Could you be living in a defacto relationship without even knowing it?
by Natasha Orr, Senior Associate
In the recent case of Crick & Bennett  FamCAFC 68, the full Court of the Family Court found that the parties had been living in a defacto relationship for some 13 years, despite the defacto husband believing that the parties had separated after about 2 years.
The defacto husband’s case was that the parties had been in a defacto relationship between early 2002 and February 2004. The parties had a child together in late 2003. The defacto husband said that, shortly thereafter the parties separated but remained living together. The parties continued to live under the one roof until 2014 when the defacto husband re-partnered.
The defacto wife’s case was that the parties had been in a defacto relationship for a period of 13 years between 2001 and 2014.
Notably, the Court agreed with the defacto wife despite the following:
- For the duration of the relationship, the parties did not acquire any joint property, acquired no joint liabilities and had no joint bank accounts. They each retained their respective property and were responsible for the outgoings in relation to it.
- The parties agreed that they had not slept in the same bed or had any sexual relationship since 2004 (on the defacto husband’s case) or 2005 (on the defacto wife’s case);
- Since 2004, the defacto husband had paid money to the defacto wife which the defacto husband said was ‘board’. The defacto wife argued that this was simply his contribution to living expenses.
- The parties did not dine out alone or holiday together.
So how could the Court find that they were living together as a couple on a genuine domestic basis?
The Family Law Act sets out a number of considerations which are to be taken into account when determining whether a defacto relationship exists.
The Full Court of the Family Court confirmed that “ a finding as to whether or not a de facto relationship exists depends upon an assessment of all of the circumstances of the relationship, with each circumstance to be given such weight as the court considers appropriate ”
In this case the Court found that the defacto husband’s evidence was less credible than that of the defacto wife and the Trial Judge stated “ I find that the parties by their conduct demonstrated a degree of mutual commitment to a shared life, supported and cared for their child, provided practical and financial assistance and support for each other and their child ”.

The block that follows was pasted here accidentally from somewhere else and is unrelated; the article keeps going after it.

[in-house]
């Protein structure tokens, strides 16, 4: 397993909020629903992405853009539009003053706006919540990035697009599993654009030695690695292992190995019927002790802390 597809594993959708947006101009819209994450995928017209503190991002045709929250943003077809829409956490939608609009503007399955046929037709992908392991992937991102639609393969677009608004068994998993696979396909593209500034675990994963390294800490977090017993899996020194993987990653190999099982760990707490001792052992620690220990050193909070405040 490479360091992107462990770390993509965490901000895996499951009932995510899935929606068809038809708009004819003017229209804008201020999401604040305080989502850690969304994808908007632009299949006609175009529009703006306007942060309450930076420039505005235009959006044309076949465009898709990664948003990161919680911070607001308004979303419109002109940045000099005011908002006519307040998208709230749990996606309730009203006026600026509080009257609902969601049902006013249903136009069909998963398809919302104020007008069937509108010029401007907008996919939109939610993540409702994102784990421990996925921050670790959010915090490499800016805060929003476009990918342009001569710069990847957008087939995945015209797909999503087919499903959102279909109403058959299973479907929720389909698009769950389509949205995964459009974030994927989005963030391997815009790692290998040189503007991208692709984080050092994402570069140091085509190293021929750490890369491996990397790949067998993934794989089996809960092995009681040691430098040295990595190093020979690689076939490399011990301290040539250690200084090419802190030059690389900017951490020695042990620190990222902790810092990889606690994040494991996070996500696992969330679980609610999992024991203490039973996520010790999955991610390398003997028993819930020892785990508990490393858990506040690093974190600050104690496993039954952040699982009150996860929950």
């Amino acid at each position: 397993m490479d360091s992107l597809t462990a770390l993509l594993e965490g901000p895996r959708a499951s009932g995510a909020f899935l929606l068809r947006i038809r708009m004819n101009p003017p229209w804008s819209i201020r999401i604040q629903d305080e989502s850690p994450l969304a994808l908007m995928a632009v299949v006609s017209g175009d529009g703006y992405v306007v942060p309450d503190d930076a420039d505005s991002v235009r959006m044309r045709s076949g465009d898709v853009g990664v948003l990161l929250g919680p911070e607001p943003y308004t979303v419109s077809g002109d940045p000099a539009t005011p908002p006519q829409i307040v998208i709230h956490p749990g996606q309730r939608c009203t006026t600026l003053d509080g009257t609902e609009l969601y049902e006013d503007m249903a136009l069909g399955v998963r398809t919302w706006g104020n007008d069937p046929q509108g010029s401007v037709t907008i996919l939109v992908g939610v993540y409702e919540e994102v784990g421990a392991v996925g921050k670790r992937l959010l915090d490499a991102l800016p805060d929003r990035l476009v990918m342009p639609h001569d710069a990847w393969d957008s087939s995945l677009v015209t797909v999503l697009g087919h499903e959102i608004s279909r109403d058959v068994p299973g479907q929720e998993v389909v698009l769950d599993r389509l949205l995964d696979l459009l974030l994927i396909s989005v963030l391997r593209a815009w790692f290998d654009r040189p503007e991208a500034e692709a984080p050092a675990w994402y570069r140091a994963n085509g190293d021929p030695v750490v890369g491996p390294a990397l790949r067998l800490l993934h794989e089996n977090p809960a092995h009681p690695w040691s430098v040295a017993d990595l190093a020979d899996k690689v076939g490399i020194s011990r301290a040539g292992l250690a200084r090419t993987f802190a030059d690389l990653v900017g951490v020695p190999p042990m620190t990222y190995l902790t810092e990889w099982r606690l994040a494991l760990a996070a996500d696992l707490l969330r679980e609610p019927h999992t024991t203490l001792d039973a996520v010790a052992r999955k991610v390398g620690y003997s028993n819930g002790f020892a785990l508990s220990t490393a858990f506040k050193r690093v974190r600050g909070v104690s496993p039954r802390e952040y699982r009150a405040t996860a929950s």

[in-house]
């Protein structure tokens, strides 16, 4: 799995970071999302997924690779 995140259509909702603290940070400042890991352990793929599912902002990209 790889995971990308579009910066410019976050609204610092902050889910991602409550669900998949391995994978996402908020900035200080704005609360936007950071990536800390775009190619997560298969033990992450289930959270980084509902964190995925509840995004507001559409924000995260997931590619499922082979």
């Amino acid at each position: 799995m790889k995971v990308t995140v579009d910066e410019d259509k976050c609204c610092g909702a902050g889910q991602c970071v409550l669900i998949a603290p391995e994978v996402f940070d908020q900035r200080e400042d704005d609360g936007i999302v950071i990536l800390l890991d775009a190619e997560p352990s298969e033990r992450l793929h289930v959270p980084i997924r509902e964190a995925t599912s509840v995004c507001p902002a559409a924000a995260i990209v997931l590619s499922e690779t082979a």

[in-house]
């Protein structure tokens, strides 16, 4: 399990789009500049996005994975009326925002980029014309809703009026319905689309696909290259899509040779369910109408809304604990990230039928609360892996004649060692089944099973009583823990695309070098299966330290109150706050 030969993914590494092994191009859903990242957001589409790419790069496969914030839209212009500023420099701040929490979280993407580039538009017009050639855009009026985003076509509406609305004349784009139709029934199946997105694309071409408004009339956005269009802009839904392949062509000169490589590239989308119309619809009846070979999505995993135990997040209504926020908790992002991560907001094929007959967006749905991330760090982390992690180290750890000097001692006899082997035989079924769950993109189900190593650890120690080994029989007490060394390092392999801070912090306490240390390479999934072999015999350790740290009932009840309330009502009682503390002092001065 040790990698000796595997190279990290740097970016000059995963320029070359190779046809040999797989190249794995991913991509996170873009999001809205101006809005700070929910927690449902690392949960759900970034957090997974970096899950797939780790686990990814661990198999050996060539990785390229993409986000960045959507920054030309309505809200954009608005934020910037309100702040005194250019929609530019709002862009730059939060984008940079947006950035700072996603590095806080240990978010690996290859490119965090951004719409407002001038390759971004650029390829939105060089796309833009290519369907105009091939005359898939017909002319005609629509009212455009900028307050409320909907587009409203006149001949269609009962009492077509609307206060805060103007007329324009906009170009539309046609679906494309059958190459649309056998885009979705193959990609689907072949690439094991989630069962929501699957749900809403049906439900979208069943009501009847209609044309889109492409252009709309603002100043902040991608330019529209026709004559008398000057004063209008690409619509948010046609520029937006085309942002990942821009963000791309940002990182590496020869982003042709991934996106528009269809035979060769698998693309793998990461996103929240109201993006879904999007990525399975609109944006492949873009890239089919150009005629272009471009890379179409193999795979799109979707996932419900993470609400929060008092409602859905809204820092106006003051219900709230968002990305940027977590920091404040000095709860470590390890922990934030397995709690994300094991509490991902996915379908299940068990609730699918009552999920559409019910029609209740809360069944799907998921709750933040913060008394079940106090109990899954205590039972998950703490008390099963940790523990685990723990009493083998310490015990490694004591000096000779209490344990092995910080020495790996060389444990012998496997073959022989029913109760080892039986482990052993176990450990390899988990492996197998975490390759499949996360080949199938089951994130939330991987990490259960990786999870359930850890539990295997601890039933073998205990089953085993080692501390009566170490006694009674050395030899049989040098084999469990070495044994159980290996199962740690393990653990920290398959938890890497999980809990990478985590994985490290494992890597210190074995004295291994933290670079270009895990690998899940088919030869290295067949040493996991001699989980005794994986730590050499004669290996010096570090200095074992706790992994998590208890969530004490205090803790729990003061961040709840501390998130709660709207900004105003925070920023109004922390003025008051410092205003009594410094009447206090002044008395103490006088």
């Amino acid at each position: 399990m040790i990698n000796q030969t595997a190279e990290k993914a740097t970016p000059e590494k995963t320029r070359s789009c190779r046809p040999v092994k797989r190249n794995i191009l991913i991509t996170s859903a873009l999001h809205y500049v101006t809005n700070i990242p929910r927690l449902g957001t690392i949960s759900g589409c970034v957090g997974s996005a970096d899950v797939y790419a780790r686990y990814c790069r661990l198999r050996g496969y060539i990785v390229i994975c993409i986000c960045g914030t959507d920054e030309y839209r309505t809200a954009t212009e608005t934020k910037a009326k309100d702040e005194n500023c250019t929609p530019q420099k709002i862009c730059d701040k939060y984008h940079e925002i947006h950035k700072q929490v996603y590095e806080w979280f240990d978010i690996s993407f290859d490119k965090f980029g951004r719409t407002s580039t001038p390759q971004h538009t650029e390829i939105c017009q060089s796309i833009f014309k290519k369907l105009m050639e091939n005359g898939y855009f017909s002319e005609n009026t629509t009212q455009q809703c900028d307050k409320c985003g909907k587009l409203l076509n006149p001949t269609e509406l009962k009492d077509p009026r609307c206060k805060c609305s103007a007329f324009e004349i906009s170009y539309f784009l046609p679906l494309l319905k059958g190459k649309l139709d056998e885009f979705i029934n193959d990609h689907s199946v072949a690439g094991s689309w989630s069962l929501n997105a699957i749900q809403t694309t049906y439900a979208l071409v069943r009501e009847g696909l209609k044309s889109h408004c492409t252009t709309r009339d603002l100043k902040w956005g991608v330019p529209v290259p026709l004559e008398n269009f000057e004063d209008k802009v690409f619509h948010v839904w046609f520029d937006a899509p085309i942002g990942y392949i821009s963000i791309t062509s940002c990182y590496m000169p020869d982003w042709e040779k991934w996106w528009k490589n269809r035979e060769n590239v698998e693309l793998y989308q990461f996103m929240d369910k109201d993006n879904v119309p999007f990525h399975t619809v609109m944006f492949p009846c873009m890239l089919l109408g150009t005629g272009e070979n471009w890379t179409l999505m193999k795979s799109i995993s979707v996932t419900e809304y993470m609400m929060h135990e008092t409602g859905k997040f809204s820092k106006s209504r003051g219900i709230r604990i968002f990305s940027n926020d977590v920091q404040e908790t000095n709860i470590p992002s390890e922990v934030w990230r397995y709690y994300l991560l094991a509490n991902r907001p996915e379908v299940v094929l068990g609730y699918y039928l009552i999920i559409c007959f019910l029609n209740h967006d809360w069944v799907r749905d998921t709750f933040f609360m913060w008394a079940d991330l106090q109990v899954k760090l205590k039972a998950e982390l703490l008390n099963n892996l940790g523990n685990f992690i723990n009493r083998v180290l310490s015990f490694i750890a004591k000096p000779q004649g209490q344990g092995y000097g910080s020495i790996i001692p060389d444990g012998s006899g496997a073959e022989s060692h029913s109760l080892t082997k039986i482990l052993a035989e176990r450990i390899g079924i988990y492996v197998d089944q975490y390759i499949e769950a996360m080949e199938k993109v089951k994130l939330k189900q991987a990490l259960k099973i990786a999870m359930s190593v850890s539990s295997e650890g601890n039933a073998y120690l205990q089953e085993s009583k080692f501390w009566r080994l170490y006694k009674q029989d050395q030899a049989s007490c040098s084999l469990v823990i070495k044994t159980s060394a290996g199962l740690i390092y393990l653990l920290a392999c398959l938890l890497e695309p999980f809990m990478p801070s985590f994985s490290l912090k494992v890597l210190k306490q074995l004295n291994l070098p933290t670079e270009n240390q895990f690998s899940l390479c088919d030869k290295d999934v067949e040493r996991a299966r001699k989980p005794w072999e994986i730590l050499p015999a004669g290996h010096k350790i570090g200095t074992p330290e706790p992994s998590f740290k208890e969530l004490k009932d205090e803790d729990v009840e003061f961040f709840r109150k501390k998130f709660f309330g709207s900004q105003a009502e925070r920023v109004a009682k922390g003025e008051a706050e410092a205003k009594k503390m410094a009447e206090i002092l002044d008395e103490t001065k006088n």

The Trial Judge referred to the evidence of the public aspects of the parties’ relationship including:
- That the parties had attended events together with their child, including family barbeques and Christmas celebrations; and
- That the parties had dinner with friends together and, on at least one occasion, attended dinner at the home of parents of children from their child’s school.
The wife’s sister was called to give evidence in relation to the ‘publicness’ of their relationship.
Further, the Trial Judge did not accept that the defacto husband had communicated that the relationship was at an end in 2004. Whilst the defacto husband argued that he had told the defacto wife that he wanted to separate in 2004, and that he agreed to remain living with the defacto wife to help her financially, the Court preferred the wife’ evidence that there had been no such discussion.
The Full Court of the Family Court upheld the Trial Judge’s decision on appeal and this matter will now proceed to a Trial to determine the defacto wife’s entitlements.
This decision confirms the importance of parties seeking legal advice upon separation so as to protect their interests.
If you are separated or considering separation, contact Fedorov Lawyers for advice relevant to your specific case. Or, if you are in a relationship and wish to protect your property and assets against a claim, contact us for advice as to how this can be achieved.